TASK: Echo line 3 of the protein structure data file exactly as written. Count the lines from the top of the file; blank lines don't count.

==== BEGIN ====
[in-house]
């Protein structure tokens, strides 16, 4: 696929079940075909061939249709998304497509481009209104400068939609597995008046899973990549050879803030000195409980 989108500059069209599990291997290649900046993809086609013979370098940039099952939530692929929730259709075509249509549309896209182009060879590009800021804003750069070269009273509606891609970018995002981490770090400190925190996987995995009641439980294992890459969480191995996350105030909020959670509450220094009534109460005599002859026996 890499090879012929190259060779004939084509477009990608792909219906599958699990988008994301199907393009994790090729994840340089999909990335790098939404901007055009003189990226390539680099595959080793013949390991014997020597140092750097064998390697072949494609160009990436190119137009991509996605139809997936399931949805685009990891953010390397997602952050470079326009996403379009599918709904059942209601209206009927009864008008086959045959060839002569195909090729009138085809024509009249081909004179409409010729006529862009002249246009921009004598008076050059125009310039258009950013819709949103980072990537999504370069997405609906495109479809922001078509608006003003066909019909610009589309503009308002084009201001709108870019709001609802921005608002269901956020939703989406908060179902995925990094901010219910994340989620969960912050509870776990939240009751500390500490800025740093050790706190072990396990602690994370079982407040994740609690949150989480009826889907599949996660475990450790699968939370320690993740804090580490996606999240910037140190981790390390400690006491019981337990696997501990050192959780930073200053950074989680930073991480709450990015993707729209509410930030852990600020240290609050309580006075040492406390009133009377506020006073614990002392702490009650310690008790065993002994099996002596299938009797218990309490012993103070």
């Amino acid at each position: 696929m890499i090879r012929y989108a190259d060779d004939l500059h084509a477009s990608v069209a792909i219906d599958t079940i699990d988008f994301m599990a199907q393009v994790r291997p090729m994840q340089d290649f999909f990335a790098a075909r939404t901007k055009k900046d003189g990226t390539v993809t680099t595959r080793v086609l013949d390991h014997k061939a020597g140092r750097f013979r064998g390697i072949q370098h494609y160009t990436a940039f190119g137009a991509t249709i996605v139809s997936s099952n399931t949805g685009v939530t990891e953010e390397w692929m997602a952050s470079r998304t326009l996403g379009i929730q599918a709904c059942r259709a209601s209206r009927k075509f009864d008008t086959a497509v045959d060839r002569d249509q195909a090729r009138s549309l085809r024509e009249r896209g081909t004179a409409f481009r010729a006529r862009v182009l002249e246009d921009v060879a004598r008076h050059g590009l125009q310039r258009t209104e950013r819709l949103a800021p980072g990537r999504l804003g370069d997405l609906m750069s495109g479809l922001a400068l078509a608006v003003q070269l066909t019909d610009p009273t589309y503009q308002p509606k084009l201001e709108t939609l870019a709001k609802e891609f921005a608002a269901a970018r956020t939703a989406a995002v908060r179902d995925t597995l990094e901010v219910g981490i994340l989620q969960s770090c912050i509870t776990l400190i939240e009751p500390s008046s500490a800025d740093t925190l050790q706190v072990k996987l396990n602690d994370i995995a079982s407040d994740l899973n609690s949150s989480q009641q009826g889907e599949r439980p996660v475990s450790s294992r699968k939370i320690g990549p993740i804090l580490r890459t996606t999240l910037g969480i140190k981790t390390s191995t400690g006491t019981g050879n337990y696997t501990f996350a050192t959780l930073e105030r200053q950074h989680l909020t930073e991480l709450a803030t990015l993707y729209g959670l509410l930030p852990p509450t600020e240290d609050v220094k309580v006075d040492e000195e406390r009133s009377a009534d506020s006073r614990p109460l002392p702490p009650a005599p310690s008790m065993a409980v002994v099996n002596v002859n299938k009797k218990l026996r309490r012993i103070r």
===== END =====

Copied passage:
């Amino acid at each position: 696929m890499i090879r012929y989108a190259d060779d004939l500059h084509a477009s990608v069209a792909i219906d599958t079940i699990d988008f994301m599990a199907q393009v994790r291997p090729m994840q340089d290649f999909f990335a790098a075909r939404t901007k055009k900046d003189g990226t390539v993809t680099t595959r080793v086609l013949d390991h014997k061939a020597g140092r750097f013979r064998g390697i072949q370098h494609y160009t990436a940039f190119g137009a991509t249709i996605v139809s997936s099952n399931t949805g685009v939530t990891e953010e390397w692929m997602a952050s470079r998304t326009l996403g379009i929730q599918a709904c059942r259709a209601s209206r009927k075509f009864d008008t086959a497509v045959d060839r002569d249509q195909a090729r009138s549309l085809r024509e009249r896209g081909t004179a409409f481009r010729a006529r862009v182009l002249e246009d921009v060879a004598r008076h050059g590009l125009q310039r258009t209104e950013r819709l949103a800021p980072g990537r999504l804003g370069d997405l609906m750069s495109g479809l922001a400068l078509a608006v003003q070269l066909t019909d610009p009273t589309y503009q308002p509606k084009l201001e709108t939609l870019a709001k609802e891609f921005a608002a269901a970018r956020t939703a989406a995002v908060r179902d995925t597995l990094e901010v219910g981490i994340l989620q969960s770090c912050i509870t776990l400190i939240e009751p500390s008046s500490a800025d740093t925190l050790q706190v072990k996987l396990n602690d994370i995995a079982s407040d994740l899973n609690s949150s989480q009641q009826g889907e599949r439980p996660v475990s450790s294992r699968k939370i320690g990549p993740i804090l580490r890459t996606t999240l910037g969480i140190k981790t390390s191995t400690g006491t019981g050879n337990y696997t501990f996350a050192t959780l930073e105030r200053q950074h989680l909020t930073e991480l709450a803030t990015l993707y729209g959670l509410l930030p852990p509450t600020e240290d609050v220094k309580v006075d040492e000195e406390r009133s009377a009534d506020s006073r614990p109460l002392p702490p009650a005599p310690s008790m065993a409980v002994v099996n002596v002859n299938k009797k218990l026996r309490r012993i103070r």